For example, we start with the initial stream state,

{ NextId = 0
    Events = [] }

then create a lease,

{ NextId = 1
    Events = [Created] }

then schedule a payment,

{ NextId = 2
    Events = [Created, PaymentScheduled] }

then undo the scheduled payment.

{ NextId = 2
    Events = [Created] }

In the Lease.Aggregate.fs file, this process is handled by the evolve function:

let evolve : Evolve<LeaseEvent> =
    fun ({ NextId = nextId; Events = events } as state) event ->
        match event with
        | Undid undoEventId -> 
            let filteredEvents =
                events
                |> List.choose (fun e -> LeaseEvent.getEventId e |> Option.map (fun eventId -> (eventId, e)))
                |> List.filter (fun (eventId, _) -> eventId <> undoEventId)
                |> List.map snd
            { state with 
                NextId = nextId + %1
                Events = filteredEvents }
        | Compacted events ->
            { state with
                Events = List.ofArray events }
        | _ -> 
            { state with 
                NextId = nextId + %1
                Events = event :: state.Events }

which has the following signature:

type Evolve<'DomainEvent> = 
    StreamState<'DomainEvent>
     -> 'DomainEvent
     -> StreamState<'DomainEvent>

In order to build the state of the lease, we use the apply function which has the following signature:

type Apply<'DomainEvent,'DomainState> =
    'DomainState
     -> 'DomainEvent
     -> 'DomainState

The rebuilding of the lease state is handled by the reconstitute function which folds the events from StreamState.Events using the apply function starting from an initial state of NonExistent. The reconstitute function also takes and ObservationDate which is used to get the state of the lease at any point in time by filtering the events on the CreatedDate or EffectiveDate depending on if the query is AsAt or AsOf respectively.

module LeaseEvent =
    let (|Order|) { CreatedDate = createdDate; EffectiveDate = effDate } = (effDate, createdDate)
    let getContext = function
        | Undid _ -> None
        | Compacted _ -> None
        | Created { Context = ctx } -> ctx |> Some
        | Modified { Context = ctx } -> ctx |> Some
        | PaymentScheduled { Context = ctx } -> ctx |> Some
        | PaymentReceived { Context = ctx } -> ctx |> Some
        | LeaseEvent.Terminated ctx -> ctx |> Some
    let getOrder = getContext >> Option.map (fun (Order order) -> order)

let onOrBeforeObservationDate 
    observationDate 
    (effectiveDate: EffectiveDate, createdDate: CreatedDate) =
    match observationDate with
    | Latest -> true
    | AsOf asOfDate ->
        effectiveDate <= %asOfDate
    | AsAt asAtDate ->
        createdDate <= %asAtDate

let reconstitute : Reconstitute<LeaseEvent,LeaseState> =
    fun observationDate events ->
        events
        |> List.choose (fun e -> LeaseEvent.getOrder e |> Option.map (fun o -> (o, e)))
        |> List.filter (fun (o, _) -> onOrBeforeObservationDate observationDate o)
        |> List.sortBy fst
        |> List.map snd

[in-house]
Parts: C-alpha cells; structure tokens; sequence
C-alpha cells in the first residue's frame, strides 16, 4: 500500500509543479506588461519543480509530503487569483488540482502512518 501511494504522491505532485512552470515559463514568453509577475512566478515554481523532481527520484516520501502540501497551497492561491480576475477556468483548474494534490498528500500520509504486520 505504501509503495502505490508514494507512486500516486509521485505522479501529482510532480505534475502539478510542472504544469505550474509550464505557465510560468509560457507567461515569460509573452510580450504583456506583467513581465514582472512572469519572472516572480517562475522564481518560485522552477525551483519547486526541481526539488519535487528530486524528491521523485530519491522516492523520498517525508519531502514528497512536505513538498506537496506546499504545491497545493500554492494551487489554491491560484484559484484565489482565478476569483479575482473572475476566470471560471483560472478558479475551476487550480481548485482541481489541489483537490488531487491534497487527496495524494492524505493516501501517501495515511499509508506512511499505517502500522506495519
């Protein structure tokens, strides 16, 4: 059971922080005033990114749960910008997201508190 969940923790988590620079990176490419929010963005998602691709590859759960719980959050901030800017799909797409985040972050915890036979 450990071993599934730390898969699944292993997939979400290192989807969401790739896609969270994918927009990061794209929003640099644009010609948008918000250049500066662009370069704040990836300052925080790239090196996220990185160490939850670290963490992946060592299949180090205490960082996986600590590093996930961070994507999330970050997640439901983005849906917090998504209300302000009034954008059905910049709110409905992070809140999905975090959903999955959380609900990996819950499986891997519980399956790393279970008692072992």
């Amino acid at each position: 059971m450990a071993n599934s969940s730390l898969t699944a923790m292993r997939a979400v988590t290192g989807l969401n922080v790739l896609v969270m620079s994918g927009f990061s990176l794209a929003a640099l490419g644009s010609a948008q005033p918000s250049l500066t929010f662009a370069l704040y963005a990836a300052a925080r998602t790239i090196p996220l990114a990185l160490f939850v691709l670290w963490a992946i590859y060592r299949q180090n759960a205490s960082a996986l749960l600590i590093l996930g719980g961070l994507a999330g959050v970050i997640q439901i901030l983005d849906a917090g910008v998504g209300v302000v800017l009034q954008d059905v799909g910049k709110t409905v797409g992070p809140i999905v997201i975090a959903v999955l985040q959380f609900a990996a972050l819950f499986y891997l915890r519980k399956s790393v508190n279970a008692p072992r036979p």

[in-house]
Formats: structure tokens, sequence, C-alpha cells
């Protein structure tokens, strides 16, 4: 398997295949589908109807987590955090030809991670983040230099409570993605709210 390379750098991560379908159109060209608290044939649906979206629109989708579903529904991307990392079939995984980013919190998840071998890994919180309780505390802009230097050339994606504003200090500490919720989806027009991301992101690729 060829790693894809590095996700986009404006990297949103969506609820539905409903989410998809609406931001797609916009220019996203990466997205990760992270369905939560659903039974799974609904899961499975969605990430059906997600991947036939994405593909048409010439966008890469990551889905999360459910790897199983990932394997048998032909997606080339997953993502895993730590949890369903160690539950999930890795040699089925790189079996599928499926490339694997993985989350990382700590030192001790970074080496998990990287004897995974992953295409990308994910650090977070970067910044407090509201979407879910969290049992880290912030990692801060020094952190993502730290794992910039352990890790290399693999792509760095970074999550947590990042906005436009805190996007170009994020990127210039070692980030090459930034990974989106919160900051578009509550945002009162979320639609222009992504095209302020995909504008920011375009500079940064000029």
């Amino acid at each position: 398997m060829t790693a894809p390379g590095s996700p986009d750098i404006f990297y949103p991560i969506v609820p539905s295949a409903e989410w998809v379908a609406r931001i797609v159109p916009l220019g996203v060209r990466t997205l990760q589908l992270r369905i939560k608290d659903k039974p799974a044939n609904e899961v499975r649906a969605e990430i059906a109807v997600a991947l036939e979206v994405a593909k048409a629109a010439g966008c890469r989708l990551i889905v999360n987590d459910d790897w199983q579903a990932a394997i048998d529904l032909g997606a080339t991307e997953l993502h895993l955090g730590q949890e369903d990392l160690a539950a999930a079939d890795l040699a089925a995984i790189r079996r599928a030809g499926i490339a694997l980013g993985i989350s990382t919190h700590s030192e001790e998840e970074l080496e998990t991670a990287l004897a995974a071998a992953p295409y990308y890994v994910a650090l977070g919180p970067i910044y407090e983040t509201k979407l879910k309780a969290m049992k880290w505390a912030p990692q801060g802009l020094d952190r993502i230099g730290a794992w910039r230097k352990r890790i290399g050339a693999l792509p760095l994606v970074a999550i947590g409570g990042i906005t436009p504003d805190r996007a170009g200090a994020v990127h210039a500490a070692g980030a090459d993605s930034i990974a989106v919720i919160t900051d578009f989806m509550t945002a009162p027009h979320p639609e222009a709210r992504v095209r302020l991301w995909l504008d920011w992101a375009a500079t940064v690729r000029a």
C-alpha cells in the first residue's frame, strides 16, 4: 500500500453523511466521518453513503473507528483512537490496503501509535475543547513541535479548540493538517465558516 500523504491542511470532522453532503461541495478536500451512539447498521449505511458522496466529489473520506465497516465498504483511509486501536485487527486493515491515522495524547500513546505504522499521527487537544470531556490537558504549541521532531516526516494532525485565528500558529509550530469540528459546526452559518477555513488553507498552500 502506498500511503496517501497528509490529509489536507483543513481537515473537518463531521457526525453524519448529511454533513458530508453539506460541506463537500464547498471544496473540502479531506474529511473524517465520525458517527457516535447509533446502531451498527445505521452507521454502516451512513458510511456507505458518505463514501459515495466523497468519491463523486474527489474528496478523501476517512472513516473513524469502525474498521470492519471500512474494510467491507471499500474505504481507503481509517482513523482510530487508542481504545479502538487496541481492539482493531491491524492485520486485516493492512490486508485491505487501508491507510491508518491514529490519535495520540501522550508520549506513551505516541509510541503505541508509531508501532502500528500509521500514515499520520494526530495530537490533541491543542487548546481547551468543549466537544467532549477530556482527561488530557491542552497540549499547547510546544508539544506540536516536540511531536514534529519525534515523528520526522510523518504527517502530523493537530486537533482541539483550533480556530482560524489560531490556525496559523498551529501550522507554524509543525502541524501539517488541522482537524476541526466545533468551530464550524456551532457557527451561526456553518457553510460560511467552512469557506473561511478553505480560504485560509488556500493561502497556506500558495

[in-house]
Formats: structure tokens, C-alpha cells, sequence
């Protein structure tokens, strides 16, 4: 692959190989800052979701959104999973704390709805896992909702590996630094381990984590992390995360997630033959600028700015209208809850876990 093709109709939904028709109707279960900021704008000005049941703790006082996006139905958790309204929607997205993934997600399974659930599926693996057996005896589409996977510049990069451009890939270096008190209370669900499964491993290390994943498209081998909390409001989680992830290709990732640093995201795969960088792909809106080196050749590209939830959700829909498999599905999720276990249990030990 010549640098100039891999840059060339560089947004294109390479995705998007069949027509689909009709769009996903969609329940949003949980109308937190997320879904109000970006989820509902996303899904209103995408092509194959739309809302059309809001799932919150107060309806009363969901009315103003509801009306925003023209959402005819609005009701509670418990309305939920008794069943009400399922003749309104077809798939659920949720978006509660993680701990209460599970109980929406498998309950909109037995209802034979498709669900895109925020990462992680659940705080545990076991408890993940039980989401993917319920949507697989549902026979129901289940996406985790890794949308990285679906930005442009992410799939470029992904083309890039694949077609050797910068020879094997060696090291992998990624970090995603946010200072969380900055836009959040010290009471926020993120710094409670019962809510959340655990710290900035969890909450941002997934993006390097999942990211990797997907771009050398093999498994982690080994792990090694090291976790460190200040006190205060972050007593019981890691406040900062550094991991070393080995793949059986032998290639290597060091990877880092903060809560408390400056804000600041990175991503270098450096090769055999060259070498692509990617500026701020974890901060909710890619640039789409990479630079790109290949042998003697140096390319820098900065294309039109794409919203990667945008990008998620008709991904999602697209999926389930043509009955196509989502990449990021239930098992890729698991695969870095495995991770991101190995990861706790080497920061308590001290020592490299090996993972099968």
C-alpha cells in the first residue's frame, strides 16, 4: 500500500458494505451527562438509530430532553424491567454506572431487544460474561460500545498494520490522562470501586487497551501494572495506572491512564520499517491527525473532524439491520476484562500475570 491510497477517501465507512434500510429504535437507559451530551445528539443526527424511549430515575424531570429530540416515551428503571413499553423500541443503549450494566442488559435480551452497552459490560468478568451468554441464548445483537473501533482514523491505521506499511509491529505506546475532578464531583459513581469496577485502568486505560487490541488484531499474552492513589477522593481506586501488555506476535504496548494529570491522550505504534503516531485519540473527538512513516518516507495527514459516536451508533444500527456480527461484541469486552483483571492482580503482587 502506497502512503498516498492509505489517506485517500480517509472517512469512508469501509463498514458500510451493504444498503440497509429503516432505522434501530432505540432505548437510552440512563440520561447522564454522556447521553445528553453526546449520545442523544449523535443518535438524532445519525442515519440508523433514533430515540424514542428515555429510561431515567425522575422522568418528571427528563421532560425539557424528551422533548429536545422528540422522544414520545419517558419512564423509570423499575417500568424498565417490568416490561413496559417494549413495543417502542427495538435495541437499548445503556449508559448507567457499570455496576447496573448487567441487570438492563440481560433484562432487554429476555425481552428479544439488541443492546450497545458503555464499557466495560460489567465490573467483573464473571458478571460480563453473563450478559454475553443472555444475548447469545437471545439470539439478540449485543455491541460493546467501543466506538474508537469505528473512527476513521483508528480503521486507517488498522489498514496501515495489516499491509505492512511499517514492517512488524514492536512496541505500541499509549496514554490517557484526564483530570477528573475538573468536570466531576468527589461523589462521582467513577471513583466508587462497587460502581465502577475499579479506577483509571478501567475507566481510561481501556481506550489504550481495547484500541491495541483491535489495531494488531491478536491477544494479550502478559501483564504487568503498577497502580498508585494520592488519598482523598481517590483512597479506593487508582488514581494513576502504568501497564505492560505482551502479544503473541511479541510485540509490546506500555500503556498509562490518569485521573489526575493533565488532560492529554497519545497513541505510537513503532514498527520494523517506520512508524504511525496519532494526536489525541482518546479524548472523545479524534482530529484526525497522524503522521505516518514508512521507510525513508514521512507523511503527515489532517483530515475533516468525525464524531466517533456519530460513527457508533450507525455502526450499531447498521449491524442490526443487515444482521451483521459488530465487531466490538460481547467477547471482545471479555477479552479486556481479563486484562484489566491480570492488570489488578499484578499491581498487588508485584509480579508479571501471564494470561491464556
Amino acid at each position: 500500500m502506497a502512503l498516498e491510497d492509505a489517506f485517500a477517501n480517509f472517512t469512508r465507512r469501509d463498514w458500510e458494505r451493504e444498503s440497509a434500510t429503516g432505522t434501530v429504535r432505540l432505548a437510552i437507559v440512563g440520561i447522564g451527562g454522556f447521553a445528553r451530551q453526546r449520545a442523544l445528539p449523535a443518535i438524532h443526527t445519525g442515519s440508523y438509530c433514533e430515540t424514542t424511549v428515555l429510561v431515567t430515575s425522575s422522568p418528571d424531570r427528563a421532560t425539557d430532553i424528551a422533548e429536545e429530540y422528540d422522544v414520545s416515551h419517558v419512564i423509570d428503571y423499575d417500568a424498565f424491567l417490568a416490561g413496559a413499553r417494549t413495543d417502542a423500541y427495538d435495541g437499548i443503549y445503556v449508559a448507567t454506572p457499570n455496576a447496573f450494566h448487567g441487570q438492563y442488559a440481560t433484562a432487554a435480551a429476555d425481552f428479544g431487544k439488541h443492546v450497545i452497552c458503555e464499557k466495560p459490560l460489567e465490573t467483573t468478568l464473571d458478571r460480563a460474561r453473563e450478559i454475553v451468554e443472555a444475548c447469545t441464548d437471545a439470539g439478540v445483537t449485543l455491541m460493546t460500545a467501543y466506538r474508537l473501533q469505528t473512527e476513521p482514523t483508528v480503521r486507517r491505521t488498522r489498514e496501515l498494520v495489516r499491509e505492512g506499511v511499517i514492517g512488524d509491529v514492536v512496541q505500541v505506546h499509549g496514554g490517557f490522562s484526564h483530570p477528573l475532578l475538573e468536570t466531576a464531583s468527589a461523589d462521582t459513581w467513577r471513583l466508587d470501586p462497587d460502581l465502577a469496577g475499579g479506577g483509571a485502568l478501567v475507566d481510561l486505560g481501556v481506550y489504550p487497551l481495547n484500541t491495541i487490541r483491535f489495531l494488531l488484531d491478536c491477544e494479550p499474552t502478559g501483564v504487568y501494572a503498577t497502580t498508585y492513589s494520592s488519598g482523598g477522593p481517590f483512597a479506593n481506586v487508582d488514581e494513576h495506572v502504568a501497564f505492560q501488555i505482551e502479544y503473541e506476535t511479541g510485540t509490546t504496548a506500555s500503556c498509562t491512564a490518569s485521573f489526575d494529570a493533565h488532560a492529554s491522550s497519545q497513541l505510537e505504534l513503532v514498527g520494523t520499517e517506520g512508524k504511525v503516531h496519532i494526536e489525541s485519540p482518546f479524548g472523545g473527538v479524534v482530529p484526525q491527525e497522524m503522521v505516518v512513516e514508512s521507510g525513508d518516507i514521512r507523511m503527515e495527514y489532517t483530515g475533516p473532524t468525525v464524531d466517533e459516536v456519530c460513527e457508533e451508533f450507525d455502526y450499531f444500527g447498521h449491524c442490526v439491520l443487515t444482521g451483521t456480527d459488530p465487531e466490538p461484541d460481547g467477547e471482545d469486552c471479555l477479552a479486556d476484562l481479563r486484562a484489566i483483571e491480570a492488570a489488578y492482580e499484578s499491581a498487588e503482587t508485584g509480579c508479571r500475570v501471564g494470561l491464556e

|> List.fold apply NonExistent

The evolve function is then wired up in the Lease.Store.fs file using the Equinox library.

// omitted rest for brevity

let gateway = GesGateway(conn, GesBatchingPolicy(maxBatchSize=500))
let accessStrategy = Equinox.EventStore.AccessStrategy.RollingSnapshots (aggregate.isOrigin, aggregate.compact)
let cacheStrategy = Equinox.EventStore.CachingStrategy.SlidingWindow (cache, TimeSpan.FromMinutes 20.)
let serializationSettings = Newtonsoft.Json.JsonSerializerSettings()
let codec = Equinox.UnionCodec.JsonUtf8.Create<LeaseEvent>(serializationSettings)
let initial = { NextId = %0; Events = [] }
let fold = Seq.fold aggregate.evolve
GesResolver(gateway, codec, fold, initial, accessStrategy, cacheStrategy)

The returned resolver is then wired up in Lease.Service.fs to expose easy to use execute and query functions.

// omitted rest for brevity

let (|AggregateId|) (leaseId: LeaseId) = Equinox.AggregateId(aggregate.entity, LeaseId.toStringN leaseId)
let (|Stream|) (AggregateId leaseId) = Equinox.Stream(log, resolver.Resolve leaseId, 3)
let execute (Stream stream) command = stream.Transact(aggregate.interpret command)
let query : Query<LeaseId,LeaseEvent,'View> =
    fun (Stream stream) (obsDate:ObservationDate) (projection:Projection<LeaseEvent,'View>) -> 
        stream.Query(projection obsDate)
        |> AsyncResult.ofAsync

Example Workflow

In this section we will run through an example workflow to see the API in action.

First create a new lease.

curl -X POST \
  http://localhost:8080/lease \
  -H 'Content-Type: application/json' \
  -d '{
  "leaseId": "d290f1ee-6c54-4b01-90e6-d701748f0853",
  "startDate": "2017-07-21Z",
  "maturityDate": "2018-07-21Z",
  "monthlyPaymentAmount": 25
}'
{
    "amountDue": 0,
    "createdDate": "2019-03-04T16:52:54.6570655Z",
    "events": [
        {
            "createdDate": "2019-03-04T16:52:54.6570655Z",
            "effectiveDate": "2017-07-21T00:00:00+00:00",
            "eventId": 0,
            "eventType": "Created"
        }
    ],
    "lease": {